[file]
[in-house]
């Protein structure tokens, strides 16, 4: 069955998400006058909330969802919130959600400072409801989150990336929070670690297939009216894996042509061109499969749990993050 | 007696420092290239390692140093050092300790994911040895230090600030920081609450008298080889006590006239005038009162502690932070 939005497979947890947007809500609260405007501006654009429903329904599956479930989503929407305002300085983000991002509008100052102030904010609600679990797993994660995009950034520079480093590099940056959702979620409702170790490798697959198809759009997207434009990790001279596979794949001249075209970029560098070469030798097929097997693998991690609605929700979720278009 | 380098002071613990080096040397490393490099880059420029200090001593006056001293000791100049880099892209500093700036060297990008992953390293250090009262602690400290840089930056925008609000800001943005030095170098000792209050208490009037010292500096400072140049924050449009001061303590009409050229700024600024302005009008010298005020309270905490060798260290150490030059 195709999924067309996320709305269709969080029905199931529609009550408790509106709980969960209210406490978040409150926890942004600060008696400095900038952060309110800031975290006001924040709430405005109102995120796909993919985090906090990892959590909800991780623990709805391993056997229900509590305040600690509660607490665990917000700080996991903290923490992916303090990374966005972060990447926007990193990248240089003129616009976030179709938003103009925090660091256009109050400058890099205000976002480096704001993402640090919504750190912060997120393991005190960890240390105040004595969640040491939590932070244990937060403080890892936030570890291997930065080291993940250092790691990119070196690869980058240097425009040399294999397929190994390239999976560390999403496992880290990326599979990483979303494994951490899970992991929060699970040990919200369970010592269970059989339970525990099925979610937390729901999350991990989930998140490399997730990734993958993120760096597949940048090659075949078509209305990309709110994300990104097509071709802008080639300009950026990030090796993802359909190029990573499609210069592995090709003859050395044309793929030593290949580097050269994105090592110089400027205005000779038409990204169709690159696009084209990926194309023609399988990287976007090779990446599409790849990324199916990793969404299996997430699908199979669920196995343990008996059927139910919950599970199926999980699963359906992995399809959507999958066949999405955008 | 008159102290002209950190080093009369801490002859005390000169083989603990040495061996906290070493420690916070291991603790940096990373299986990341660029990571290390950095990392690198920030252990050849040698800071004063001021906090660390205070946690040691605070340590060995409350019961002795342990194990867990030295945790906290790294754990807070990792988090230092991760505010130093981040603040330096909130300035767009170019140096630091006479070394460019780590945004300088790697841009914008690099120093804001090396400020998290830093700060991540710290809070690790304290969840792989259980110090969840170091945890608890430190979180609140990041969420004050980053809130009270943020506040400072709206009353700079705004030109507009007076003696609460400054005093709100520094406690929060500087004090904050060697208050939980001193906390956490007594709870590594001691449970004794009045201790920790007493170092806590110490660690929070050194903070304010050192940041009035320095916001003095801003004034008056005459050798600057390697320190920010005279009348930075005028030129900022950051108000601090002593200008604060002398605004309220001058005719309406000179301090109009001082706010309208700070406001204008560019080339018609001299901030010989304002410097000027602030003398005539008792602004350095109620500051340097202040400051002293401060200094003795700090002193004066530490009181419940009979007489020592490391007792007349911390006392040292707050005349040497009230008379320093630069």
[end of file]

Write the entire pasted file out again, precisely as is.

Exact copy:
[in-house]
């Protein structure tokens, strides 16, 4: 069955998400006058909330969802919130959600400072409801989150990336929070670690297939009216894996042509061109499969749990993050 | 007696420092290239390692140093050092300790994911040895230090600030920081609450008298080889006590006239005038009162502690932070 939005497979947890947007809500609260405007501006654009429903329904599956479930989503929407305002300085983000991002509008100052102030904010609600679990797993994660995009950034520079480093590099940056959702979620409702170790490798697959198809759009997207434009990790001279596979794949001249075209970029560098070469030798097929097997693998991690609605929700979720278009 | 380098002071613990080096040397490393490099880059420029200090001593006056001293000791100049880099892209500093700036060297990008992953390293250090009262602690400290840089930056925008609000800001943005030095170098000792209050208490009037010292500096400072140049924050449009001061303590009409050229700024600024302005009008010298005020309270905490060798260290150490030059 195709999924067309996320709305269709969080029905199931529609009550408790509106709980969960209210406490978040409150926890942004600060008696400095900038952060309110800031975290006001924040709430405005109102995120796909993919985090906090990892959590909800991780623990709805391993056997229900509590305040600690509660607490665990917000700080996991903290923490992916303090990374966005972060990447926007990193990248240089003129616009976030179709938003103009925090660091256009109050400058890099205000976002480096704001993402640090919504750190912060997120393991005190960890240390105040004595969640040491939590932070244990937060403080890892936030570890291997930065080291993940250092790691990119070196690869980058240097425009040399294999397929190994390239999976560390999403496992880290990326599979990483979303494994951490899970992991929060699970040990919200369970010592269970059989339970525990099925979610937390729901999350991990989930998140490399997730990734993958993120760096597949940048090659075949078509209305990309709110994300990104097509071709802008080639300009950026990030090796993802359909190029990573499609210069592995090709003859050395044309793929030593290949580097050269994105090592110089400027205005000779038409990204169709690159696009084209990926194309023609399988990287976007090779990446599409790849990324199916990793969404299996997430699908199979669920196995343990008996059927139910919950599970199926999980699963359906992995399809959507999958066949999405955008 | 008159102290002209950190080093009369801490002859005390000169083989603990040495061996906290070493420690916070291991603790940096990373299986990341660029990571290390950095990392690198920030252990050849040698800071004063001021906090660390205070946690040691605070340590060995409350019961002795342990194990867990030295945790906290790294754990807070990792988090230092991760505010130093981040603040330096909130300035767009170019140096630091006479070394460019780590945004300088790697841009914008690099120093804001090396400020998290830093700060991540710290809070690790304290969840792989259980110090969840170091945890608890430190979180609140990041969420004050980053809130009270943020506040400072709206009353700079705004030109507009007076003696609460400054005093709100520094406690929060500087004090904050060697208050939980001193906390956490007594709870590594001691449970004794009045201790920790007493170092806590110490660690929070050194903070304010050192940041009035320095916001003095801003004034008056005459050798600057390697320190920010005279009348930075005028030129900022950051108000601090002593200008604060002398605004309220001058005719309406000179301090109009001082706010309208700070406001204008560019080339018609001299901030010989304002410097000027602030003398005539008792602004350095109620500051340097202040400051002293401060200094003795700090002193004066530490009181419940009979007489020592490391007792007349911390006392040292707050005349040497009230008379320093630069």